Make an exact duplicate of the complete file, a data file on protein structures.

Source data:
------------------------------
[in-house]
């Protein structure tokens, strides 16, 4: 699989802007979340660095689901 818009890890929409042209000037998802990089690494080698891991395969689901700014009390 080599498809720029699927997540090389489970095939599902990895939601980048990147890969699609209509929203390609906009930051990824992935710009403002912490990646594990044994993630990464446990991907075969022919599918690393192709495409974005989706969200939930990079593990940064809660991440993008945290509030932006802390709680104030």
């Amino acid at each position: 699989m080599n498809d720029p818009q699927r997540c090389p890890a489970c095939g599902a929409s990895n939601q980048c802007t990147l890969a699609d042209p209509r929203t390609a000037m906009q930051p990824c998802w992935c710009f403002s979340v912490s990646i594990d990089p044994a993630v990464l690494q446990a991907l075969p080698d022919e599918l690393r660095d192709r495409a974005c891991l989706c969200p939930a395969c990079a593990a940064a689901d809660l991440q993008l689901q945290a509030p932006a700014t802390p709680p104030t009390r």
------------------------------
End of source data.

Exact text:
[in-house]
């Protein structure tokens, strides 16, 4: 699989802007979340660095689901 818009890890929409042209000037998802990089690494080698891991395969689901700014009390 080599498809720029699927997540090389489970095939599902990895939601980048990147890969699609209509929203390609906009930051990824992935710009403002912490990646594990044994993630990464446990991907075969022919599918690393192709495409974005989706969200939930990079593990940064809660991440993008945290509030932006802390709680104030």
């Amino acid at each position: 699989m080599n498809d720029p818009q699927r997540c090389p890890a489970c095939g599902a929409s990895n939601q980048c802007t990147l890969a699609d042209p209509r929203t390609a000037m906009q930051p990824c998802w992935c710009f403002s979340v912490s990646i594990d990089p044994a993630v990464l690494q446990a991907l075969p080698d022919e599918l690393r660095d192709r495409a974005c891991l989706c969200p939930a395969c990079a593990a940064a689901d809660l991440q993008l689901q945290a509030p932006a700014t802390p709680p104030t009390r």